Friday, April 24, 2009

Doggerel #183: "Common Sense"

Welcome back to "Doggerel," where I ramble on about words and phrases that are misused, abused, or just plain meaningless.

"Common sense" is a very nebulous term. And when it comes to science, woos find it easy to use "common sense" to reject what the evidence tells us, or to reject further analysis of a situation. The problem with this is the universe isn't necessarily what it seems to be. When you get down to tiny particles on the quantum level, well, common sense is bunk. (And no, that doesn't invalidate what science says) Our minds evolved to survive long enough to have and raise children. We have to look beyond the ego involved in assuming your intuitions and biases are infallible.

To continue with the quantum example, we don't easily understand the quantum world because we evolved in the "middle world" filled with medium-sized objects moving at medium speeds over medium periods of time. Quantum events usually go unnoticed in our world because they tend to average out. When dealing with events outside that frame, we have to resist our Newtonian biases and follow the evidence where it leads. Even if it doesn't make sense at first.

Another frame we're often stuck in is a matter of numbers. We often think in very personal terms, making us vulnerable to anecdotes. The plural of anecdote is, of course, not "data." Statistics are more abstract and impersonal, so many of us have a hard time relating. Instead, if we're, say, treated to a horror story about a child developing autism right after getting a vaccine, those who trust in the infallibility of "common sense" won't ask critical questions about timing, epidemological studies, memories biased by catastrophic, conspiratorial thinking, or ignorance of other possible explanations. In the case of autism, symptoms tend to become more noticeable around the age of vaccination, not because some eternally changing and/or unspecified "toxins" alchemically altered the child's brain. As for alternative medicine "treatments," it only takes one apparent success story to spread the good word while all the failures tend to keep quiet and just move onto other forms of woo until they get some small improvement to champion.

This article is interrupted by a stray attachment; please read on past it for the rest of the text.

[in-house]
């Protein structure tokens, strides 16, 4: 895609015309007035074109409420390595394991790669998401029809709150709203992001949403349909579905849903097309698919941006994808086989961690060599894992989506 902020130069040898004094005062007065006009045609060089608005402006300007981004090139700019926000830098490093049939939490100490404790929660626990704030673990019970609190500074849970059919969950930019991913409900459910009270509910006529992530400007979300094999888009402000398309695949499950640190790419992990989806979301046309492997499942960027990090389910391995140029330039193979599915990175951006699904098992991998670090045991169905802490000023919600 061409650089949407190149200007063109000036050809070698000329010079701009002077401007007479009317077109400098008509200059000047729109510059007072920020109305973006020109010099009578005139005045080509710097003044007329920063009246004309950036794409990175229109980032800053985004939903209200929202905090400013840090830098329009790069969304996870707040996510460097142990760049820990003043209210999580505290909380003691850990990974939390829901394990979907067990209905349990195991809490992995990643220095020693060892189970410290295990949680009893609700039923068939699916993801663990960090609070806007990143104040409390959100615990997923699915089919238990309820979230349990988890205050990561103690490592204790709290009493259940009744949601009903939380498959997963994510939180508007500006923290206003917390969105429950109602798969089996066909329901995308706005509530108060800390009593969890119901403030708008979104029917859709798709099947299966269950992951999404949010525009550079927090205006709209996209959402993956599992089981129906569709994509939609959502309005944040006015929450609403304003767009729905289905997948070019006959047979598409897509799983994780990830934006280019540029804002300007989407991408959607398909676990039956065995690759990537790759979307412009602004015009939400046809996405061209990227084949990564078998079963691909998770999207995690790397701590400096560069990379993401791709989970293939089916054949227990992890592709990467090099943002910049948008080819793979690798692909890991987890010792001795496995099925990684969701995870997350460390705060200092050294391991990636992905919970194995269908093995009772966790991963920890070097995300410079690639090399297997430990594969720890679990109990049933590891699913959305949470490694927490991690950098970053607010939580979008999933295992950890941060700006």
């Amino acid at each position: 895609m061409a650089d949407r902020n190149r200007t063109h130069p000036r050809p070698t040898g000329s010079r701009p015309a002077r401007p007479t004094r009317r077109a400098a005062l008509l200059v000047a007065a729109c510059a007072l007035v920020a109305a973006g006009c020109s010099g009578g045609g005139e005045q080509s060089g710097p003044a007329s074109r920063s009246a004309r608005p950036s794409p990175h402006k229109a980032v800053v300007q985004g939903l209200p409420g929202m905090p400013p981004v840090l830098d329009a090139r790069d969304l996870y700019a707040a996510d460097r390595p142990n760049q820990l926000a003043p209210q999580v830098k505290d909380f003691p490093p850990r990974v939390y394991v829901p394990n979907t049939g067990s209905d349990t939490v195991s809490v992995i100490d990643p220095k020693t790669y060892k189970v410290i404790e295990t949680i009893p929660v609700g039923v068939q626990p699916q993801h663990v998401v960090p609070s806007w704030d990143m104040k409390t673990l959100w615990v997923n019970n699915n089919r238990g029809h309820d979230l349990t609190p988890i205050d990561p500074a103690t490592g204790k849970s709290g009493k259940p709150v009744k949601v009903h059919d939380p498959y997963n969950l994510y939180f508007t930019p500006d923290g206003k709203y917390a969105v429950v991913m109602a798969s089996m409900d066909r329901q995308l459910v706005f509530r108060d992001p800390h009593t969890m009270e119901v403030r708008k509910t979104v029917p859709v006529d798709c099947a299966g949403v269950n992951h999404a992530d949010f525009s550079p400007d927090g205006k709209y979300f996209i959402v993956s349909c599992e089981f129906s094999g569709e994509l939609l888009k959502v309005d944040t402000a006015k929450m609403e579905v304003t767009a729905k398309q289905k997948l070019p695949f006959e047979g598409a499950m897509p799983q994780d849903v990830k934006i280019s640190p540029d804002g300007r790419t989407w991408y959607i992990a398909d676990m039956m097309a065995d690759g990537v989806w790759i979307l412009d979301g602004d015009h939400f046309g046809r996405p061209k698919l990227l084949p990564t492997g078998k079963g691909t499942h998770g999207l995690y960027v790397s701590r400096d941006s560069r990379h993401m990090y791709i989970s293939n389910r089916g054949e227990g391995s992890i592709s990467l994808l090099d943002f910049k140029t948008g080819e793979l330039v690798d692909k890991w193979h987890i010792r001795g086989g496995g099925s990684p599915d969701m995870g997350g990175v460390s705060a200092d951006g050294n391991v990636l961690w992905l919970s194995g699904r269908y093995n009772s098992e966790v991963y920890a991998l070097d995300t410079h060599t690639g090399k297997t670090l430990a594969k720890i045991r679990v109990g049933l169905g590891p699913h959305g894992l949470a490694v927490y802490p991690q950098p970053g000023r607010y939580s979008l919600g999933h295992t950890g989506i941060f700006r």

Common sense still has its place in the world, such as for snap judgements, and matters where little is as stake, but in a world where scientists continuously reveal deeper levels of complexity and develop better tools, scientific thinking, not gut instinct is the best method for protecting yourself. If you want to question the experts, you must approach the matter scientifically instead of spouting a collection of prejudices often called "common sense."


Dunc said...

"Common sense is the collection of prejudices acquired by age eighteen." - Albert Einstein (allegedly)

isles said...

Ha! I like that.

Common sense is also a lazy way out of an argument.